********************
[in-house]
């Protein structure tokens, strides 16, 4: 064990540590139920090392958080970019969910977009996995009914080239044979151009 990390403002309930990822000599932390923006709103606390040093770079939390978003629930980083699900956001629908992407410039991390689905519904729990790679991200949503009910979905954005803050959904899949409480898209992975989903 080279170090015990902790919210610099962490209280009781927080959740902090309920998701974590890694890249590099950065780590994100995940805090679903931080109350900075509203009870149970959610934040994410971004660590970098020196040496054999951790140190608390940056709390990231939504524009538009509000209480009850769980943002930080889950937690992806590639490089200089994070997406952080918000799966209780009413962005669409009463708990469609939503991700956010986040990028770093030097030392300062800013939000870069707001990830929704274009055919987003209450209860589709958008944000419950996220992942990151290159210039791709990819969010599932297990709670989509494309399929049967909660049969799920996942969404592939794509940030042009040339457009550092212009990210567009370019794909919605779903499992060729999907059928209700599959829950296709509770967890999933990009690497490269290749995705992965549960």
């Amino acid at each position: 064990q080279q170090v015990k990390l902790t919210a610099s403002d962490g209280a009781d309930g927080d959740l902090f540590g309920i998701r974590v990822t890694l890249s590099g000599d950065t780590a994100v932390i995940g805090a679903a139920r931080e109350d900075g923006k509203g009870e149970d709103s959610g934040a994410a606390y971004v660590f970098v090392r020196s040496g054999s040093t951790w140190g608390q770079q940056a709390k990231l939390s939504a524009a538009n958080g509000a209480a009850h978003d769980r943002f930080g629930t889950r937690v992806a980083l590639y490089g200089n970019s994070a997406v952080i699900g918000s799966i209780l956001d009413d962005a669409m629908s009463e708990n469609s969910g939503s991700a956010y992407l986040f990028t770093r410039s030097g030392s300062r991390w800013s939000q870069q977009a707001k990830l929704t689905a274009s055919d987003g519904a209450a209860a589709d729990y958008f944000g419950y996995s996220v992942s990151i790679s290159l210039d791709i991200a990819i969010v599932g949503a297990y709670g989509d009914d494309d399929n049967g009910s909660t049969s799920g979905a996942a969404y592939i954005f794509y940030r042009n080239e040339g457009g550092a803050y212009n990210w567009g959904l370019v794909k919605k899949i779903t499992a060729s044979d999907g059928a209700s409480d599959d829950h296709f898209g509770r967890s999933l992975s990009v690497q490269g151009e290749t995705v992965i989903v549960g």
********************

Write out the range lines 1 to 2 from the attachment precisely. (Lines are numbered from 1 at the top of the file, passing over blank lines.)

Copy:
[in-house]
């Protein structure tokens, strides 16, 4: 064990540590139920090392958080970019969910977009996995009914080239044979151009 990390403002309930990822000599932390923006709103606390040093770079939390978003629930980083699900956001629908992407410039991390689905519904729990790679991200949503009910979905954005803050959904899949409480898209992975989903 080279170090015990902790919210610099962490209280009781927080959740902090309920998701974590890694890249590099950065780590994100995940805090679903931080109350900075509203009870149970959610934040994410971004660590970098020196040496054999951790140190608390940056709390990231939504524009538009509000209480009850769980943002930080889950937690992806590639490089200089994070997406952080918000799966209780009413962005669409009463708990469609939503991700956010986040990028770093030097030392300062800013939000870069707001990830929704274009055919987003209450209860589709958008944000419950996220992942990151290159210039791709990819969010599932297990709670989509494309399929049967909660049969799920996942969404592939794509940030042009040339457009550092212009990210567009370019794909919605779903499992060729999907059928209700599959829950296709509770967890999933990009690497490269290749995705992965549960």